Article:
Schools will have to show their pupil premium spending is “backed by evidence” under new requirements announced by the Department for Education.
The DfE confirmed schools face new conditions attached to the £2.5bn expected in funding to support disadvantaged pupils for the next academic year.
Grants now depend on pupil premium spending strategies being published annually, and the DfE will carry out “monitoring checks” on a sample of school reports.
Schools must demonstrate how their spending decisions are informed by research evidence
Schools have been told their activities “should include” investing in teaching quality, targeted academic support and tackling non-academic barriers such as attendance, behaviour and emotional support.
Professional development is highlighted as an example of supporting teaching quality, while tutoring is suggested as an example of targeted support.
Schools have also been ordered to make reference to the Education Endowment Foundation’s pupil premium guide and to use DfE templates to write their strategies, due by the end of the calendar year.
“From academic year 2021 to 2022, schools must demonstrate how their spending decisions are informed by research evidence,” the latest conditions of grant documents state.
Previously schools were asked to submit annual strategies and read the EEF guide produced in 2019, but did not have to follow it and writing a strategy was not a condition of funding.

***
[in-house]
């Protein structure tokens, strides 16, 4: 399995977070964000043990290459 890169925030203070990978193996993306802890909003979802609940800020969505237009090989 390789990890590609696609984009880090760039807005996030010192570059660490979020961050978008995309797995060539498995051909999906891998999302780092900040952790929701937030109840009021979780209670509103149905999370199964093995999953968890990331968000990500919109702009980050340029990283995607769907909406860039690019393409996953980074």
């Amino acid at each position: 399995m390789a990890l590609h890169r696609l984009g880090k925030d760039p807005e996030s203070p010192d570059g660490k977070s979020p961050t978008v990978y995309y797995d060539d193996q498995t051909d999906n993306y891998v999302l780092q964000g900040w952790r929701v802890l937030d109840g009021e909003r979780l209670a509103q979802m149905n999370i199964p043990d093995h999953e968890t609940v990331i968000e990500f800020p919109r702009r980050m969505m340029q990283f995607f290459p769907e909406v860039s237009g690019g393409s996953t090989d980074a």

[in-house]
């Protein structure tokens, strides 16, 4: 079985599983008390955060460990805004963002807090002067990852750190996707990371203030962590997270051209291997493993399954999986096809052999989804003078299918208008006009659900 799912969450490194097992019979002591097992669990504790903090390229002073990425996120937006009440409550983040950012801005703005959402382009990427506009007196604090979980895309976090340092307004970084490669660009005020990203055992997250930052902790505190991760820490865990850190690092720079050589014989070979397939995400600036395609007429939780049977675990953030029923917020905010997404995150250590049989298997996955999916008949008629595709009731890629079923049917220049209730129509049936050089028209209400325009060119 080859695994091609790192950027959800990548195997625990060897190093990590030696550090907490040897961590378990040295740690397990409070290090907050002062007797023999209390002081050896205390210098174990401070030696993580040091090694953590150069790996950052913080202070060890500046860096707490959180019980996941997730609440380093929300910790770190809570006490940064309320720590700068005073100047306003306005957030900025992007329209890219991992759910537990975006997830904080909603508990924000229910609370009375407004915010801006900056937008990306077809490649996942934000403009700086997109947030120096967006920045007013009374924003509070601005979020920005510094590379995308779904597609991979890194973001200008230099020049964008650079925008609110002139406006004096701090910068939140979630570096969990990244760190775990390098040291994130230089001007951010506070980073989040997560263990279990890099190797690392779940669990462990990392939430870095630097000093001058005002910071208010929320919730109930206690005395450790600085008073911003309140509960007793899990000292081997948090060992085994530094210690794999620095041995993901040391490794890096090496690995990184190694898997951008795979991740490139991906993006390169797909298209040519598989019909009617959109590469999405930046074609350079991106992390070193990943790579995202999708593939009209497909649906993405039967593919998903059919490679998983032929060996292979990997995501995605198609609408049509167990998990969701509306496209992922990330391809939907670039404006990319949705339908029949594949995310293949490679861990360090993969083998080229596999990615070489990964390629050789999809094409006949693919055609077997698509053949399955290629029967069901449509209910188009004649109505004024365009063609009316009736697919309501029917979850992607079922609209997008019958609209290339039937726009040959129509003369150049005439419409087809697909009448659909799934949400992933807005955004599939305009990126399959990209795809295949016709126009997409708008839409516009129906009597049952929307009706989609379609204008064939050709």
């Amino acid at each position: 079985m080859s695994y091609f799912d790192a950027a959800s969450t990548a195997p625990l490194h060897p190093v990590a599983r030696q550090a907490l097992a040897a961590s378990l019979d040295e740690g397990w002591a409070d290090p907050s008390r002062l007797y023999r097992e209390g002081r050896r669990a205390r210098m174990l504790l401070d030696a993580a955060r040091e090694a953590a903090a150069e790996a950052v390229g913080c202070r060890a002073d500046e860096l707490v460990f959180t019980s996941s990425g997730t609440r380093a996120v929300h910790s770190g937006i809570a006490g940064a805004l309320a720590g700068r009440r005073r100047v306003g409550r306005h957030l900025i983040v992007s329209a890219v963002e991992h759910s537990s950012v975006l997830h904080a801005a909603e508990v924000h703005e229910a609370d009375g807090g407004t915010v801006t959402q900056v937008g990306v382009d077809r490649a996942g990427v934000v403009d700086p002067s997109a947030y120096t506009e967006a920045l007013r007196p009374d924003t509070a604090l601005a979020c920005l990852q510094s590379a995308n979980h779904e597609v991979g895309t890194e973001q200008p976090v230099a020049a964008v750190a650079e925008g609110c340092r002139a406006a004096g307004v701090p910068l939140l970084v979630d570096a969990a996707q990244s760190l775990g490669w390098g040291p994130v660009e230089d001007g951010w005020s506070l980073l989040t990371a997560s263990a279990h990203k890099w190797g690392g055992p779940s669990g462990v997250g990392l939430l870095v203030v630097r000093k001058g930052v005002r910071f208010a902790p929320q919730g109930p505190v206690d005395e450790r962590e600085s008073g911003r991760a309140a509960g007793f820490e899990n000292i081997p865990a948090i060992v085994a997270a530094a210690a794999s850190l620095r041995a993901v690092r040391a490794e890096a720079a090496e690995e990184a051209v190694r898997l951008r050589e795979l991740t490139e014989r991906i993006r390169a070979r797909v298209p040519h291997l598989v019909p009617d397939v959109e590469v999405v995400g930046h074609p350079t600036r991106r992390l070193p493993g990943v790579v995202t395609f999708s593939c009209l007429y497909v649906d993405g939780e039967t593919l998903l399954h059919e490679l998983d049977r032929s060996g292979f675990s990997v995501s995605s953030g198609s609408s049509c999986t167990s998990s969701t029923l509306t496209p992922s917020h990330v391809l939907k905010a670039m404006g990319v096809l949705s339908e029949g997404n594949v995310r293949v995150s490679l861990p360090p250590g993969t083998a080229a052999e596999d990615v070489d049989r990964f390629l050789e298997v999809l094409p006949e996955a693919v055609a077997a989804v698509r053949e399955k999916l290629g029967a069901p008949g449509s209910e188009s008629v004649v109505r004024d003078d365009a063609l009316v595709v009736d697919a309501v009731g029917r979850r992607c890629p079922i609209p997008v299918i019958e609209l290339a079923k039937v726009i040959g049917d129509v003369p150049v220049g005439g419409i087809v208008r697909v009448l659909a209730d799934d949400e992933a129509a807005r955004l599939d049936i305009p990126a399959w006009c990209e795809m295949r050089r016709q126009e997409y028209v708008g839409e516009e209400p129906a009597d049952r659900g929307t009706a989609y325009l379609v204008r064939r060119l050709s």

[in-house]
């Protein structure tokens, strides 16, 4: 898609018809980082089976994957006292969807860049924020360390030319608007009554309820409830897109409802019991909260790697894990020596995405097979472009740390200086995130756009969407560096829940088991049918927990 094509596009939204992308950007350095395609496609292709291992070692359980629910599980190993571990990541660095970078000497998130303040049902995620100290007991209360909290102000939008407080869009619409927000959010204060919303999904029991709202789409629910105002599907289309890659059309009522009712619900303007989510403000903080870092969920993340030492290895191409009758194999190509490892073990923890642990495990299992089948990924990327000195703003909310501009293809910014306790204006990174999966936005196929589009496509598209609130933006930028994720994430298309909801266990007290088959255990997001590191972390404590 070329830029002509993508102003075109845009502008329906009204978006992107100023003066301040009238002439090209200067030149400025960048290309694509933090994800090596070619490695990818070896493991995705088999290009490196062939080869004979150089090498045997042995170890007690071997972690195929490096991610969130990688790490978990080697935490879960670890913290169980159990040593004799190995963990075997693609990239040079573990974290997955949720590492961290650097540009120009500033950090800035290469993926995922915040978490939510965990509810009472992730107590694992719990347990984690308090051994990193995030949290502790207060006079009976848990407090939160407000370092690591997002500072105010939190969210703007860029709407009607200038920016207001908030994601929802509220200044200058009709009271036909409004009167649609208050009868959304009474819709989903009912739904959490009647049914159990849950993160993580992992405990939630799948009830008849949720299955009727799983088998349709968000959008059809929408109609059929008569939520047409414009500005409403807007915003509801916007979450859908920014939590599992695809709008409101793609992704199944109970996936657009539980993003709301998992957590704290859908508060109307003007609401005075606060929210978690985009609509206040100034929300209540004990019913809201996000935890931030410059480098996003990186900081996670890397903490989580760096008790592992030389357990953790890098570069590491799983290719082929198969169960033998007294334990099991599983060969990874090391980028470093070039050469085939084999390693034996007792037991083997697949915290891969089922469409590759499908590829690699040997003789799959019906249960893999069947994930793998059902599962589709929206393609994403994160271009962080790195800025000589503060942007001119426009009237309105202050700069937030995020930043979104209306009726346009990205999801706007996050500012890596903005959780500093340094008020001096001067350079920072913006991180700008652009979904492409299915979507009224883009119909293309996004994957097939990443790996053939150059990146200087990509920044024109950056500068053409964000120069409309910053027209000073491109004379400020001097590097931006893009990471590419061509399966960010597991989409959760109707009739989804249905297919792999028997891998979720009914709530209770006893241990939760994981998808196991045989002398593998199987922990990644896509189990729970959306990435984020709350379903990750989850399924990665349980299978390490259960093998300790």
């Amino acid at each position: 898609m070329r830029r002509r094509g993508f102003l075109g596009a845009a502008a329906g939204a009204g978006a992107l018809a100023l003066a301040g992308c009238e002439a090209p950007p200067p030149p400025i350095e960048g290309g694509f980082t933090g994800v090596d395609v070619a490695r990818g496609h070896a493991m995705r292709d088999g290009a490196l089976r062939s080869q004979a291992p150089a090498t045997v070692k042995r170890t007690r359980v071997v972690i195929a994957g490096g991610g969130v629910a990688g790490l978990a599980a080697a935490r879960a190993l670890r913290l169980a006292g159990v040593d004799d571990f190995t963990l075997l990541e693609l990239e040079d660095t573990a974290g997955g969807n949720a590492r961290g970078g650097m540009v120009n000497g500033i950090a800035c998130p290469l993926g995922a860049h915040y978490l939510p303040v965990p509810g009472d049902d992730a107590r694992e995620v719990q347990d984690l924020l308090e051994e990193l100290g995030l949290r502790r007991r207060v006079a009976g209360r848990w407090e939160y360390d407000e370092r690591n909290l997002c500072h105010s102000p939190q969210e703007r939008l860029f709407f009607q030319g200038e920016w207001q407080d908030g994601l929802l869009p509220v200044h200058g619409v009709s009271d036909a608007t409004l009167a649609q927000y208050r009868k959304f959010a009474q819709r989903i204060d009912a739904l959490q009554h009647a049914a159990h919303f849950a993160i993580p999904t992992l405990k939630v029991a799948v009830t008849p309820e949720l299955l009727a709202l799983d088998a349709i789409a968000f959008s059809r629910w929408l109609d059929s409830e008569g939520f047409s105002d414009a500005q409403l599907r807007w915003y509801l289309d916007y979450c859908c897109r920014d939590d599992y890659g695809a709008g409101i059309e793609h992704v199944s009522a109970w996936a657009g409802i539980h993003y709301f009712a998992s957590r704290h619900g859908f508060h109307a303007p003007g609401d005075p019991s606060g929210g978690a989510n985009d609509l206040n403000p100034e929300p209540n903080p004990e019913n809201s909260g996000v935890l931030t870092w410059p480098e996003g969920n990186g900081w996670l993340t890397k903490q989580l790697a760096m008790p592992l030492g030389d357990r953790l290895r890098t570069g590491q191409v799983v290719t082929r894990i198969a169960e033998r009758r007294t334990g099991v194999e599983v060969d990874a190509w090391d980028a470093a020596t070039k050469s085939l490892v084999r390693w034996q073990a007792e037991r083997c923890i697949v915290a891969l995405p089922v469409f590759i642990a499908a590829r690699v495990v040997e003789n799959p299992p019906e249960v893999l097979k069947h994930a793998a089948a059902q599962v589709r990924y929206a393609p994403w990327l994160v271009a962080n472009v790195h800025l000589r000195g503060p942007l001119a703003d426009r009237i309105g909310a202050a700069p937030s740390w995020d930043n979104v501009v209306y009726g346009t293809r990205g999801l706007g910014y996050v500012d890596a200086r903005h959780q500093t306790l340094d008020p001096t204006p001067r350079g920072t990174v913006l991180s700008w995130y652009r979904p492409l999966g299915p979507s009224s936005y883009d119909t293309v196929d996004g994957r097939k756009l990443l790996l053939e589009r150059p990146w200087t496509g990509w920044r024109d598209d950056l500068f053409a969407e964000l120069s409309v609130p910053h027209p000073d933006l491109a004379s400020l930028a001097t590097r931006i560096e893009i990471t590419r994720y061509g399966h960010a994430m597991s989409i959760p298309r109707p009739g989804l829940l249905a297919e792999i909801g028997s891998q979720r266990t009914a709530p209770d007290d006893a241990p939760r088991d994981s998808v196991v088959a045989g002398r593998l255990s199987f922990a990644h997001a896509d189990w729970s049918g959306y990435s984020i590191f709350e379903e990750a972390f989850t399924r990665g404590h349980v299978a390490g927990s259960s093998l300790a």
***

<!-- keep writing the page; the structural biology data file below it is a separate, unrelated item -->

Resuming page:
Past guidance had stated such documents were “not used by the DfE to monitor how effectively you’re using the pupil premium” or to allocate future funding, instead highlighting their importance for parents and governors.
A new section of the conditions of grant for schools reads: “Given their role in ensuring schools spend funding appropriately and in holding schools to account for educational performance, governors and trustees should scrutinise schools’ plans, including their plans for and use of their pupil premium funding.
“Schools are held accountable for the outcomes they achieve with all their funding, including through Ofsted inspections and by governors.”
It comes on the same day new figures showed an additional 302,397 pupils became eligible for free school meals between the first nationwide lockdown in March and the October school census.
The data is likely to deepen concerns about the scale of funding schools will miss out on as a result of changes to how pupil premium funding is calculated.
The payments are based on free school meal eligibility, and are usually calculated using FSM data from the January census. However, the government has sparked controversy by deciding to use the October figures to allocate cash this year.
While schools will receive extra funding for the pupils newly eligible by last October, any children who have faced increased deprivation since then will not be factored into the grants.